A McGill University program working on the development of amphibious robots has received a major financial boost from the federal government.
Today, the winners of the Natural Sciences and Engineering Research Council of Canada's (NSERC) Strategic Network Grant (SNG) were announced at the Montreal university.
A $5-million grant was awarded to the robotics program at McGill led by computer science professor Gregory Dudek.
Dudek's Canadian Field Robotics Network is working on developing robots that could some day help save lives.
The hope is that the robots — which can fly, crawl over snow and ice and swim under water — will help in situations where harsh conditions are too dangerous or costly for humans.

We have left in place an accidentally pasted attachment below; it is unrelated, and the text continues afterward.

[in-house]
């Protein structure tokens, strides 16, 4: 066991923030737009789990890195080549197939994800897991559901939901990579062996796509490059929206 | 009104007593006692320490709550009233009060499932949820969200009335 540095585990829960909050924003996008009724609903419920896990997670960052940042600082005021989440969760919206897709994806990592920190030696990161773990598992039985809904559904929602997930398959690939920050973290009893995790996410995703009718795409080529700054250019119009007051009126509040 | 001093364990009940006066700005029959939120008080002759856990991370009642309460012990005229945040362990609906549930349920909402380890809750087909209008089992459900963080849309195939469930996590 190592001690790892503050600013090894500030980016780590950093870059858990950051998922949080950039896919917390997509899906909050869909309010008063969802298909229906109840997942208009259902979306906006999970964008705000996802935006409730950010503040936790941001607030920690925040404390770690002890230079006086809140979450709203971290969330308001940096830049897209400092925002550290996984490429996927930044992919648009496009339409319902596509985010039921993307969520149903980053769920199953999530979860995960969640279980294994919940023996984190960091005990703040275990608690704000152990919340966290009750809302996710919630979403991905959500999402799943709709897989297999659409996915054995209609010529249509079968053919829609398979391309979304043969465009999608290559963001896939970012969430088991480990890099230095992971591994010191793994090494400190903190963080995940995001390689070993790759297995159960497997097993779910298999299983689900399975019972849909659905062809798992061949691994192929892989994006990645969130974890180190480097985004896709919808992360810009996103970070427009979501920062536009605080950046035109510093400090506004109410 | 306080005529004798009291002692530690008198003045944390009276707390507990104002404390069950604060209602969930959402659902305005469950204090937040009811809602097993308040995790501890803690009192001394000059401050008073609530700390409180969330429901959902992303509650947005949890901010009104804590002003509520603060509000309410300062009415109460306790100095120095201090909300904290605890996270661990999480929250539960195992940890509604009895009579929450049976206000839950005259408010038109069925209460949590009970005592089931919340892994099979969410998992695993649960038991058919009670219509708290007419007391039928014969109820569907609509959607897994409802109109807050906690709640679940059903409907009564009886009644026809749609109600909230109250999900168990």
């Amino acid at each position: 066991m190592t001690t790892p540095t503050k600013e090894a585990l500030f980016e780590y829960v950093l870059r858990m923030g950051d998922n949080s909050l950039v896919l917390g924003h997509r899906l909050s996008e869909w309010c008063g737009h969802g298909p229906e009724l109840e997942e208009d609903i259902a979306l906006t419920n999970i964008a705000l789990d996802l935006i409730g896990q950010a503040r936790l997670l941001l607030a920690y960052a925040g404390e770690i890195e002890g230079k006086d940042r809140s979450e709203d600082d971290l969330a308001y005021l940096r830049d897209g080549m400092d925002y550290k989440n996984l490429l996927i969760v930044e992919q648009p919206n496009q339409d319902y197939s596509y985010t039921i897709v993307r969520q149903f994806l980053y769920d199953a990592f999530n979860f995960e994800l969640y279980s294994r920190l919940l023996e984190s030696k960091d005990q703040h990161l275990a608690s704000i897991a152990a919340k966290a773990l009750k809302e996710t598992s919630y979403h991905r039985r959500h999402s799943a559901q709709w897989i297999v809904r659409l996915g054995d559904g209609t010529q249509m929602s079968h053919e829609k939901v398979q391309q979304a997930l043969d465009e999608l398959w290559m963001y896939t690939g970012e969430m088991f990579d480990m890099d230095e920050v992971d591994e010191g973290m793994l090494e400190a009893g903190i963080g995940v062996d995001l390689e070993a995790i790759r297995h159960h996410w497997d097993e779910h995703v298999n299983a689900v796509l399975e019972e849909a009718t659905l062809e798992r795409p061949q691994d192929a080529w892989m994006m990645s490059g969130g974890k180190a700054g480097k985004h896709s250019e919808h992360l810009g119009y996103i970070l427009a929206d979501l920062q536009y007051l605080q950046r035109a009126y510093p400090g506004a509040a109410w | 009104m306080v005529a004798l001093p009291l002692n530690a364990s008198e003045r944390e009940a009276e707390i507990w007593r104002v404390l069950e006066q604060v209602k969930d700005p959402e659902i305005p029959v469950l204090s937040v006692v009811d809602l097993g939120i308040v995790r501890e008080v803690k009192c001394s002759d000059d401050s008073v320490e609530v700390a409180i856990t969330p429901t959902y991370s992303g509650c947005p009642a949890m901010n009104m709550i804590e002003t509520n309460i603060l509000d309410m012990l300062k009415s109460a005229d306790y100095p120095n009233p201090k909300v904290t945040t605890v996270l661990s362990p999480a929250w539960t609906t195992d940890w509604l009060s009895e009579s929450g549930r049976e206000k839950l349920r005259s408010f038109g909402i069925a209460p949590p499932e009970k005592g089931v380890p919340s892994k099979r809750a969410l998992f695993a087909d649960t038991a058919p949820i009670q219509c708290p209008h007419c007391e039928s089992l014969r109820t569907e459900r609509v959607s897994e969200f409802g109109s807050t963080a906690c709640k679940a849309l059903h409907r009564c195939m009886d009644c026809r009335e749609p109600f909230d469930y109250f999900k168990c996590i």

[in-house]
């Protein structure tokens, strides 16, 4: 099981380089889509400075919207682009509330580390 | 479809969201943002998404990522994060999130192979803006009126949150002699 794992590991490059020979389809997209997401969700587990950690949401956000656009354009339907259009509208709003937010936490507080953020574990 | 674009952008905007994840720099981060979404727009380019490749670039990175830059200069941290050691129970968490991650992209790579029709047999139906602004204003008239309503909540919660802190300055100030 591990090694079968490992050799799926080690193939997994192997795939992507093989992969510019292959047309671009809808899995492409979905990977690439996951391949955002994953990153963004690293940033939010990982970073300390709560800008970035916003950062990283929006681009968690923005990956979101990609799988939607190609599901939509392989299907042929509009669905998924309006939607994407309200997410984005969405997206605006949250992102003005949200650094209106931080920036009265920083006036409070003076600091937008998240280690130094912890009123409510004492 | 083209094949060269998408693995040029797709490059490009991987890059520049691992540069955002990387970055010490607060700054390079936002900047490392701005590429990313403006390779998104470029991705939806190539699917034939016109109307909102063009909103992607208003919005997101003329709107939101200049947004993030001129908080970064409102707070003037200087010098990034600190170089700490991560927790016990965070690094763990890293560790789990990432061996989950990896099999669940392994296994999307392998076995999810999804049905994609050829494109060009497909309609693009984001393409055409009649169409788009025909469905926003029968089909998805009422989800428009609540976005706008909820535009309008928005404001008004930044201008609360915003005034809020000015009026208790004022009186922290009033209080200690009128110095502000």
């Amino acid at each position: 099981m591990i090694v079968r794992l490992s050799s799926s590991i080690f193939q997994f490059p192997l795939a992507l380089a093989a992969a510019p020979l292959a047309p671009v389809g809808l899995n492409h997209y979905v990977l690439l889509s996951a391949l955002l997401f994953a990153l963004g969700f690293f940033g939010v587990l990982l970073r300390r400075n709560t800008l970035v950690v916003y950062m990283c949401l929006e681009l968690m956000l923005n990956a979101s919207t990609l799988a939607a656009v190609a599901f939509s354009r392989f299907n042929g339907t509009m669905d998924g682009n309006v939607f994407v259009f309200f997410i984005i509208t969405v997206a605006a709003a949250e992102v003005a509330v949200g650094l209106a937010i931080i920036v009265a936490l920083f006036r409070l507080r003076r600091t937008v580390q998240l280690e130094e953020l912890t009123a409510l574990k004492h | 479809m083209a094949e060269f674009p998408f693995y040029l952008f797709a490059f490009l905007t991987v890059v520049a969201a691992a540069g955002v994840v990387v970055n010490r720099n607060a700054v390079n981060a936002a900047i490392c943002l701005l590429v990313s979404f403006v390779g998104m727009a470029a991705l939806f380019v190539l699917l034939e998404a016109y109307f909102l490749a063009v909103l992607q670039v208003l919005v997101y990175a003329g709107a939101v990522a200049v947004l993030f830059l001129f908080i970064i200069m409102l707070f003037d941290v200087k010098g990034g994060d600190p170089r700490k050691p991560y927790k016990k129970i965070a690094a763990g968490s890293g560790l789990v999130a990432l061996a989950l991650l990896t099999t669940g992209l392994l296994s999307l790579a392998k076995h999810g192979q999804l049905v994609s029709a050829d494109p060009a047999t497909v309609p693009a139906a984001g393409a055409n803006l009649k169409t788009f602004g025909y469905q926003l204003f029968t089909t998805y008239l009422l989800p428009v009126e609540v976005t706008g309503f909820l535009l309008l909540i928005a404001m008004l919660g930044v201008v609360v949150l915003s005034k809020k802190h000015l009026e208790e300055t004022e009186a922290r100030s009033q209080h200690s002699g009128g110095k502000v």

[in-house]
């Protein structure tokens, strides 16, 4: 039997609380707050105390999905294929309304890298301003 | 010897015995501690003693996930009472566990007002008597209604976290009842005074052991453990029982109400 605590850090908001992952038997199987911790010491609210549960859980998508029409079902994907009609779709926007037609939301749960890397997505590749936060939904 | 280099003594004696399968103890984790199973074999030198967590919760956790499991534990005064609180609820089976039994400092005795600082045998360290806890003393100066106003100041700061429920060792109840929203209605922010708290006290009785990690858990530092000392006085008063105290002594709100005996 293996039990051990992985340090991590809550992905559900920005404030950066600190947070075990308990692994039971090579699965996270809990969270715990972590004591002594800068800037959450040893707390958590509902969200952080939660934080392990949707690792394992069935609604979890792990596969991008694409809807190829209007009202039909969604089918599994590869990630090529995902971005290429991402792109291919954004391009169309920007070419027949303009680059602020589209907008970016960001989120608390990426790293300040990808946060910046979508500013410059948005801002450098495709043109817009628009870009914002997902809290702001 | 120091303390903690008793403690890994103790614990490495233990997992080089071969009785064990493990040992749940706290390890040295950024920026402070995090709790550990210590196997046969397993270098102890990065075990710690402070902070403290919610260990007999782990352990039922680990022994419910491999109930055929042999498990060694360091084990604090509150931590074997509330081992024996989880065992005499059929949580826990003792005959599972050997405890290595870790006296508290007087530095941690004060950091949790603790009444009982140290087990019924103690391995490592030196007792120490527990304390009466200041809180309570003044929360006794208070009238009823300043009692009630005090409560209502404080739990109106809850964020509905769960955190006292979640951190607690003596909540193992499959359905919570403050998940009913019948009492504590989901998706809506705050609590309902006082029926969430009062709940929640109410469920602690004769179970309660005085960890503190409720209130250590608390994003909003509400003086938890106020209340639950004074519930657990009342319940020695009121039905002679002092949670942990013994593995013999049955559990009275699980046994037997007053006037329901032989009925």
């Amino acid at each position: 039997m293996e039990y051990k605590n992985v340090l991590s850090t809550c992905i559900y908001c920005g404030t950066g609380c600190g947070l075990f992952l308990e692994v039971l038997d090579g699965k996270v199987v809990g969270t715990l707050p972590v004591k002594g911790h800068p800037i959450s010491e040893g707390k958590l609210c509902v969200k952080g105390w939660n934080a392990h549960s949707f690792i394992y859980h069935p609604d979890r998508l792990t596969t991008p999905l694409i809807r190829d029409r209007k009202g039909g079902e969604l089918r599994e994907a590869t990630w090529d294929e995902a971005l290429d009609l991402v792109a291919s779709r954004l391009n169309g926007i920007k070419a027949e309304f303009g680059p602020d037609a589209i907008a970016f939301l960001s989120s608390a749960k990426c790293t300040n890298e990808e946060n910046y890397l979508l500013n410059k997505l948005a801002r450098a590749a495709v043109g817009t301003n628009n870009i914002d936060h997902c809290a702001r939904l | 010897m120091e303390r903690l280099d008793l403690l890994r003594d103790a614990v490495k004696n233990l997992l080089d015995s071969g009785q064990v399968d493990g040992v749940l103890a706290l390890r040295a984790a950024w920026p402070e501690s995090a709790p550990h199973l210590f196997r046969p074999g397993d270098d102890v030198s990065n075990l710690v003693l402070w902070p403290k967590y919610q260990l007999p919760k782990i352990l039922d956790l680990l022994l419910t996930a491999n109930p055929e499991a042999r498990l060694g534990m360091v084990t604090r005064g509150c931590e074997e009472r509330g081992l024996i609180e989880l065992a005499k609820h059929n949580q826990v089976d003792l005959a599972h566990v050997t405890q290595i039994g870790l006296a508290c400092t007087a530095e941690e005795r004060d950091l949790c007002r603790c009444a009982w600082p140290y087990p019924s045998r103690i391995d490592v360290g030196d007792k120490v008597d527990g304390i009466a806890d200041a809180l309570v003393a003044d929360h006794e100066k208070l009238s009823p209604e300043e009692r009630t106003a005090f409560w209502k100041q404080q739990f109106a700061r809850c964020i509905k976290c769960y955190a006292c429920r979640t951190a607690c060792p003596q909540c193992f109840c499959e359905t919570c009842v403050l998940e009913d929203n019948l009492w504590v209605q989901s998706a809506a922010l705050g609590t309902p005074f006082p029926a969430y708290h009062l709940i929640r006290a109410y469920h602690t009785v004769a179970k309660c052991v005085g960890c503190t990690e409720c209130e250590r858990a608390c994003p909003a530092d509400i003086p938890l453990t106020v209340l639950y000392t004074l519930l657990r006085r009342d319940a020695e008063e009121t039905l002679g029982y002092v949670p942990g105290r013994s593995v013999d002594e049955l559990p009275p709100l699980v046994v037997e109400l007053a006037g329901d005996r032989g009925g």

What can these robots do?
- Mining and resource identification.
- Coastline monitoring.
- Planetary exploration.
- Pipeline monitoring.
- Border surveillance.
- Search and rescue.
- Environmental disaster management.
"The opportunity to improve the quality of life or save lives, by combining this kind of technology, to send robots into areas you might not want to send a human being, is just limitless," said Gary Goodyear, Canada's minister of state for science and technology.
In particular, the federal government is hoping the robots will be able to monitor icebergs along Canada's coastlines, which pose a real threat to underwater cables as well as ships.
With the help of the grant, the program plans to fine-tune the robots to monitor Canada's various environments.